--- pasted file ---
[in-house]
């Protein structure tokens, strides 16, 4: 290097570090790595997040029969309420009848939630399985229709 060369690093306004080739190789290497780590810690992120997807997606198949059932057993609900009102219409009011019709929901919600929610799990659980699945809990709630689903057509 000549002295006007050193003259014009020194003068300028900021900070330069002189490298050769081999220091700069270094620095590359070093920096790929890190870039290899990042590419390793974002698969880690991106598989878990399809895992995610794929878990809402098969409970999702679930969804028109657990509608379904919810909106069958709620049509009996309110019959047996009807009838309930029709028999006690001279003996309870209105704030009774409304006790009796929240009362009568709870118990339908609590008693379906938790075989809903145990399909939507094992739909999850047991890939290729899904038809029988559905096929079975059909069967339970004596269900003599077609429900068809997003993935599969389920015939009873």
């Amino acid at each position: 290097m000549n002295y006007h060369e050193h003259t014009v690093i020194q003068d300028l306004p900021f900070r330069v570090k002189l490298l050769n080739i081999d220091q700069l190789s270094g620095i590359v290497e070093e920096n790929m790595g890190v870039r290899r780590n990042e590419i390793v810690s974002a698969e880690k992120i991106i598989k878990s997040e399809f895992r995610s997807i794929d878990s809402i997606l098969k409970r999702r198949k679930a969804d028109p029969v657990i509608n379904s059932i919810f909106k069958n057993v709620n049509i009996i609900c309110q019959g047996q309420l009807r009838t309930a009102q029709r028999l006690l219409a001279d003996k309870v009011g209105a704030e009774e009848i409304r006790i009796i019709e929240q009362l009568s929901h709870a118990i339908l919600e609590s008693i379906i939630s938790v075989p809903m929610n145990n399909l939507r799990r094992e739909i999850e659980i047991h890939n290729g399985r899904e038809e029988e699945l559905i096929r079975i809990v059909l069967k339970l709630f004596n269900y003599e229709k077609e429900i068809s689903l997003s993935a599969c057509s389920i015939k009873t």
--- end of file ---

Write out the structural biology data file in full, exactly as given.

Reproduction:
[in-house]
């Protein structure tokens, strides 16, 4: 290097570090790595997040029969309420009848939630399985229709 060369690093306004080739190789290497780590810690992120997807997606198949059932057993609900009102219409009011019709929901919600929610799990659980699945809990709630689903057509 000549002295006007050193003259014009020194003068300028900021900070330069002189490298050769081999220091700069270094620095590359070093920096790929890190870039290899990042590419390793974002698969880690991106598989878990399809895992995610794929878990809402098969409970999702679930969804028109657990509608379904919810909106069958709620049509009996309110019959047996009807009838309930029709028999006690001279003996309870209105704030009774409304006790009796929240009362009568709870118990339908609590008693379906938790075989809903145990399909939507094992739909999850047991890939290729899904038809029988559905096929079975059909069967339970004596269900003599077609429900068809997003993935599969389920015939009873």
């Amino acid at each position: 290097m000549n002295y006007h060369e050193h003259t014009v690093i020194q003068d300028l306004p900021f900070r330069v570090k002189l490298l050769n080739i081999d220091q700069l190789s270094g620095i590359v290497e070093e920096n790929m790595g890190v870039r290899r780590n990042e590419i390793v810690s974002a698969e880690k992120i991106i598989k878990s997040e399809f895992r995610s997807i794929d878990s809402i997606l098969k409970r999702r198949k679930a969804d028109p029969v657990i509608n379904s059932i919810f909106k069958n057993v709620n049509i009996i609900c309110q019959g047996q309420l009807r009838t309930a009102q029709r028999l006690l219409a001279d003996k309870v009011g209105a704030e009774e009848i409304r006790i009796i019709e929240q009362l009568s929901h709870a118990i339908l919600e609590s008693i379906i939630s938790v075989p809903m929610n145990n399909l939507r799990r094992e739909i999850e659980i047991h890939n290729g399985r899904e038809e029988e699945l559905i096929r079975i809990v059909l069967k339970l709630f004596n269900y003599e229709k077609e429900i068809s689903l997003s993935a599969c057509s389920i015939k009873t």